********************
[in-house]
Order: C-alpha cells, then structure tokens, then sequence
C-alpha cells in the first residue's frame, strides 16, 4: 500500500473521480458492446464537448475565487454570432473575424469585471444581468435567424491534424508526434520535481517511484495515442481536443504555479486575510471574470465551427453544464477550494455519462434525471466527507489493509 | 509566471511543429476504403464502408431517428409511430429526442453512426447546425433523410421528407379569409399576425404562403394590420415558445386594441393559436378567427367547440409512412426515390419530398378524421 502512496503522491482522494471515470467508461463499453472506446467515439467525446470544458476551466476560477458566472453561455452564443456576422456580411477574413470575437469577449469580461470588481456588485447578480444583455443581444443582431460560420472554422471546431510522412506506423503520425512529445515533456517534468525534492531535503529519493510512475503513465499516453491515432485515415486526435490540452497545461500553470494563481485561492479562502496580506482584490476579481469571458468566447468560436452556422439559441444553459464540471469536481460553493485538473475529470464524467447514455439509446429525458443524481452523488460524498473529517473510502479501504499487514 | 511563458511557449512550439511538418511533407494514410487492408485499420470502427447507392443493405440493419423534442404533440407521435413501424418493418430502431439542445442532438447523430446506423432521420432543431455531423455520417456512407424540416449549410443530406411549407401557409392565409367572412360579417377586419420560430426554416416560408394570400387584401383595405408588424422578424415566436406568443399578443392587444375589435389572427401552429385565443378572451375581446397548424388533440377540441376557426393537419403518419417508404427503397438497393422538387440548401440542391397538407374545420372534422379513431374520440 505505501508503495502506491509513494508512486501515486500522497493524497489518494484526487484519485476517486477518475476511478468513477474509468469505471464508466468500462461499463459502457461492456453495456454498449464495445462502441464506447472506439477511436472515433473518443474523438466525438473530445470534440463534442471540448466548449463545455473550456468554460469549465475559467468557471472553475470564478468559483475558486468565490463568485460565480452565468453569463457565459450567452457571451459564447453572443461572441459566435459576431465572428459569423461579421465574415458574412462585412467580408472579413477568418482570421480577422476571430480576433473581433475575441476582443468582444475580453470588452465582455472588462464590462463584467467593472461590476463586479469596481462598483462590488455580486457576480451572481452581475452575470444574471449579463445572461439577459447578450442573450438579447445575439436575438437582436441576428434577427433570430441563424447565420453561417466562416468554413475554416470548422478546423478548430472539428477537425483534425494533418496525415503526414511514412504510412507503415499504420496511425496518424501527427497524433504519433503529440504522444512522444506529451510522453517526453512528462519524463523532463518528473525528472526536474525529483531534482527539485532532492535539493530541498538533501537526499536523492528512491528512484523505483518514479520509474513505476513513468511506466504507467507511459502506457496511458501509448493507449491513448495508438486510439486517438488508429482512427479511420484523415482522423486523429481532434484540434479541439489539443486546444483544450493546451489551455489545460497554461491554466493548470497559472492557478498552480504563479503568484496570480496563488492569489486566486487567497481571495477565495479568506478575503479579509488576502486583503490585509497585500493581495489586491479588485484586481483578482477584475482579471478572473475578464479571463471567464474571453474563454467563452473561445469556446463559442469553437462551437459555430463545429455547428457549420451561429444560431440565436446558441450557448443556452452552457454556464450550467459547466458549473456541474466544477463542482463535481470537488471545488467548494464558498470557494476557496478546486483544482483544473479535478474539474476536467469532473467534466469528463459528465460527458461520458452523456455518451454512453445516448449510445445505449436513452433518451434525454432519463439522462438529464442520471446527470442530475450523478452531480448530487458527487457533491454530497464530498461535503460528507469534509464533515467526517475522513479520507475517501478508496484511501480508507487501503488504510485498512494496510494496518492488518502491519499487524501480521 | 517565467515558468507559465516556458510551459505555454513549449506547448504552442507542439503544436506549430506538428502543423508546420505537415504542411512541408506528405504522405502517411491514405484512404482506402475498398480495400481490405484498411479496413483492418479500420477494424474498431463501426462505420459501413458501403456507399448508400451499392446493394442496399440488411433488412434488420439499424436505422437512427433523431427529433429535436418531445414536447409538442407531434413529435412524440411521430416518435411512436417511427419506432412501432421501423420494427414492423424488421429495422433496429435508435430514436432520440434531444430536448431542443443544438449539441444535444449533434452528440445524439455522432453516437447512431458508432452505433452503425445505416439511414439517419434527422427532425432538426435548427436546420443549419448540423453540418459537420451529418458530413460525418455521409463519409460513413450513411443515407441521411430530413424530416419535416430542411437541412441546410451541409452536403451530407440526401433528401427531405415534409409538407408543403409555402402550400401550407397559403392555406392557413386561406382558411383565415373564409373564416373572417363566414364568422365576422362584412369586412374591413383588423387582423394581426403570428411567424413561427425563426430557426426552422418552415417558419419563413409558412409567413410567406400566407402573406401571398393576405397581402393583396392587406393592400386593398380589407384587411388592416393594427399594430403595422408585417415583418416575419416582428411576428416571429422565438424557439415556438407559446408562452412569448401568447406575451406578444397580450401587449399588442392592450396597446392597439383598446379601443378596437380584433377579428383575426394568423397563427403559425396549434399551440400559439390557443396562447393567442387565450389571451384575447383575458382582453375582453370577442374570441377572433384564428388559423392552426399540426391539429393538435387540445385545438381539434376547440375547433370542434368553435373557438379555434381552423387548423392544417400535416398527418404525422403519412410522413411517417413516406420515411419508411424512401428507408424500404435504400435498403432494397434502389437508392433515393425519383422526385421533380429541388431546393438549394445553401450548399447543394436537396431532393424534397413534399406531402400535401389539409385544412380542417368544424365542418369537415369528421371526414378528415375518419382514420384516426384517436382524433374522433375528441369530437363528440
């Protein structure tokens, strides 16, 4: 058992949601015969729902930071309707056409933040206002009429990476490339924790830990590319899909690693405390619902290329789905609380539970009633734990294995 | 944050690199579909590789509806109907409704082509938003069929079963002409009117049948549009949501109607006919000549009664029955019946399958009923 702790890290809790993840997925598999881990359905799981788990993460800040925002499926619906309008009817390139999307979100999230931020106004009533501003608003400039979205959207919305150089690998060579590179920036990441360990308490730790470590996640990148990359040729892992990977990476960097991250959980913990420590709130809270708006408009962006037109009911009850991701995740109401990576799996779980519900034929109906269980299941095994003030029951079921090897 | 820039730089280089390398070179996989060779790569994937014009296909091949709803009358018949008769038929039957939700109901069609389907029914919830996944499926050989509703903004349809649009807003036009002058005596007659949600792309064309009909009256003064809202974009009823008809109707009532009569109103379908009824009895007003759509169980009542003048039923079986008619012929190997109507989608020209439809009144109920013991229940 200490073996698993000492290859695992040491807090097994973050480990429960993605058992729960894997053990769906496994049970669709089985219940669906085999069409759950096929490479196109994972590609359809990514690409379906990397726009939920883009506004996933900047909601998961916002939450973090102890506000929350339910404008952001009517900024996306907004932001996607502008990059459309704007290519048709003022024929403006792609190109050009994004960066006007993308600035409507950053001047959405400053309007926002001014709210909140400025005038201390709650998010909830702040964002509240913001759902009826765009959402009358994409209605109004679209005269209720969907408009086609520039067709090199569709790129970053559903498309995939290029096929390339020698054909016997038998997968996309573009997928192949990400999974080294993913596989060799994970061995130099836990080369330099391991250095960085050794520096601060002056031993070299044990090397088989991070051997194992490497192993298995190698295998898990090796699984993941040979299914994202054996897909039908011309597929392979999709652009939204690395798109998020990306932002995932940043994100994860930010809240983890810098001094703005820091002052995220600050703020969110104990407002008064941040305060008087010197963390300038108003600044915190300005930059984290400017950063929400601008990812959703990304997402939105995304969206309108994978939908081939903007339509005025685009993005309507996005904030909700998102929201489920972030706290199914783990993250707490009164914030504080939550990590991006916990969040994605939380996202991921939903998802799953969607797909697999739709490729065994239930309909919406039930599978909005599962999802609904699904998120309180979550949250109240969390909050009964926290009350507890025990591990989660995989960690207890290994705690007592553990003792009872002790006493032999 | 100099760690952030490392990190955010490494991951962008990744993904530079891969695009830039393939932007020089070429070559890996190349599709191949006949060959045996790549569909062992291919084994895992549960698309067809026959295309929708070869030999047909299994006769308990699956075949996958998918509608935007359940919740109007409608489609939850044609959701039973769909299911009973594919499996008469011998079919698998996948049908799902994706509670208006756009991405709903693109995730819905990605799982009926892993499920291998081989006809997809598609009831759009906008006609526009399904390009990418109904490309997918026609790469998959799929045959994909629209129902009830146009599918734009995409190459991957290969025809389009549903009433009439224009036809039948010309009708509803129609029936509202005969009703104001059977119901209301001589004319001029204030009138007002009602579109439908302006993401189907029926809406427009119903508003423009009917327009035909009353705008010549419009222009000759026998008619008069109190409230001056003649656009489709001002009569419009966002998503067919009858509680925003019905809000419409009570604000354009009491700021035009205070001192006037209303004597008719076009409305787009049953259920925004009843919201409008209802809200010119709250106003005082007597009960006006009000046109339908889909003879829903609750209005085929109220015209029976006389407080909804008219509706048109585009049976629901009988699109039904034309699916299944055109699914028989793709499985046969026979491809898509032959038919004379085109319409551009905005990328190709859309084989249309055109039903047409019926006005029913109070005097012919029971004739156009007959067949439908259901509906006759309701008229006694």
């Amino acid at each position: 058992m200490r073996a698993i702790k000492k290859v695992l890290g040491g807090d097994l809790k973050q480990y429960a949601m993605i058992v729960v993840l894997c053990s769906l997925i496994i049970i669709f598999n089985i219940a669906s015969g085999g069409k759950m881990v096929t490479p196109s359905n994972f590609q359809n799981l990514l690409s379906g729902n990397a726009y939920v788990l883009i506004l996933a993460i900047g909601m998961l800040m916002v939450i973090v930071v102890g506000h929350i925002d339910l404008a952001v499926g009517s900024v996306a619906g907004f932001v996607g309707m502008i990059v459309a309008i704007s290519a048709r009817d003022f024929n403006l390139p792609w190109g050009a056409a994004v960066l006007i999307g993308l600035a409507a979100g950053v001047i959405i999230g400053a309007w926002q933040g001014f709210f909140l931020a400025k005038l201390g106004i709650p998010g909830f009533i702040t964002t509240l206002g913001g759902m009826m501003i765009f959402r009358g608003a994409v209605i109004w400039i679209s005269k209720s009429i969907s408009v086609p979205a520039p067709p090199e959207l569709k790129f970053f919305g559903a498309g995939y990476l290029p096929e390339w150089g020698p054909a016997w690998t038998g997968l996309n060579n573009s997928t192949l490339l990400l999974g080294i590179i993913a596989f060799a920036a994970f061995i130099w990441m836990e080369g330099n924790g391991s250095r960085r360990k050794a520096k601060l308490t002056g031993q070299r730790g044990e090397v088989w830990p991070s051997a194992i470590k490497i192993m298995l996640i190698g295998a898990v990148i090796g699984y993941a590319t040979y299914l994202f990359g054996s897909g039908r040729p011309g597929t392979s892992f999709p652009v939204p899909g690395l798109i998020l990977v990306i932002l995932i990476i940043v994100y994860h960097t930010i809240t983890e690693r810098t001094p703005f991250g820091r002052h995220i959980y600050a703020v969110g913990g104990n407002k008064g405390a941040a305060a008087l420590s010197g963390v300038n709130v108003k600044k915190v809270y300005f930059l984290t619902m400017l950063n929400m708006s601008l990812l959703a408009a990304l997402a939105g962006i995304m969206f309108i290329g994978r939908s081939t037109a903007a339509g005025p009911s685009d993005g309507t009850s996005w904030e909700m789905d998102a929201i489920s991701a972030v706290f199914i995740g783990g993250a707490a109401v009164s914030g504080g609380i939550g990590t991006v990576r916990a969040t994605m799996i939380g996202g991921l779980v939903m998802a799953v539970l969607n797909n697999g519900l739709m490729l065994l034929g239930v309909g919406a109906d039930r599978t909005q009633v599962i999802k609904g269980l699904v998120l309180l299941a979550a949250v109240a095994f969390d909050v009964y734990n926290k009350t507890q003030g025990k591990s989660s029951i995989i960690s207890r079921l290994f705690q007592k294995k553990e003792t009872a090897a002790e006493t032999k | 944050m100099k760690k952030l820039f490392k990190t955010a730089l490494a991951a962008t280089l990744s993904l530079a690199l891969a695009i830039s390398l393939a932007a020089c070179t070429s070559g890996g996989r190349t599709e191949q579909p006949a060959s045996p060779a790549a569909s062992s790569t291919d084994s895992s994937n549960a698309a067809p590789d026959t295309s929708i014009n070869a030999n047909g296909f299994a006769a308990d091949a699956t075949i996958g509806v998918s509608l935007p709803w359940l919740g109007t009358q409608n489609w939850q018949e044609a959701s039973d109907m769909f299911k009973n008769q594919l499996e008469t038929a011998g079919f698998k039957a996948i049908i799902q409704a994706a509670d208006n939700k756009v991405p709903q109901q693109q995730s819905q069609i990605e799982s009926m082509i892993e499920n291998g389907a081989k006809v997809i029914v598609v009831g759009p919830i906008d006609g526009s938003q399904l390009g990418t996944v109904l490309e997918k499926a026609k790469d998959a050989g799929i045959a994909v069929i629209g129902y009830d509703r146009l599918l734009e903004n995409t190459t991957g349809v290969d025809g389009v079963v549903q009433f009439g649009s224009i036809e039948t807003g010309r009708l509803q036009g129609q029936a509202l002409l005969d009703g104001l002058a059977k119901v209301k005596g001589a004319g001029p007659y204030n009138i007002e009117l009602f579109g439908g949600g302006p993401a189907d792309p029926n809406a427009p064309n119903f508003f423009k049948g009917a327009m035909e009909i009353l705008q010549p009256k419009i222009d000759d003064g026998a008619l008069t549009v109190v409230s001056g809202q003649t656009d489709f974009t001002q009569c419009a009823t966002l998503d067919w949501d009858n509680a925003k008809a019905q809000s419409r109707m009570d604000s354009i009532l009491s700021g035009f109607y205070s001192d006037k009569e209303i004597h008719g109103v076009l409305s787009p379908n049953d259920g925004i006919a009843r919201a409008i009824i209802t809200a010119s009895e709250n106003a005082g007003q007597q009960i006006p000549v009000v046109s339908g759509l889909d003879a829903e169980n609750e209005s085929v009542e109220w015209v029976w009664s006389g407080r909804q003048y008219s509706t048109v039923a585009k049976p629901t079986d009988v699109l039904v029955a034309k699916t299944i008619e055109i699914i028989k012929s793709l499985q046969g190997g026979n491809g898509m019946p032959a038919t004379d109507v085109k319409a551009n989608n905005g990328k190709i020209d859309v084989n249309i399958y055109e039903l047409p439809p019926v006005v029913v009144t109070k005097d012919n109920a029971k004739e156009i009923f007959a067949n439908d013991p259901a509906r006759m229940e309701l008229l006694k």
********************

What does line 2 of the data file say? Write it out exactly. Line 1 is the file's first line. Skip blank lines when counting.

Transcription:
Order: C-alpha cells, then structure tokens, then sequence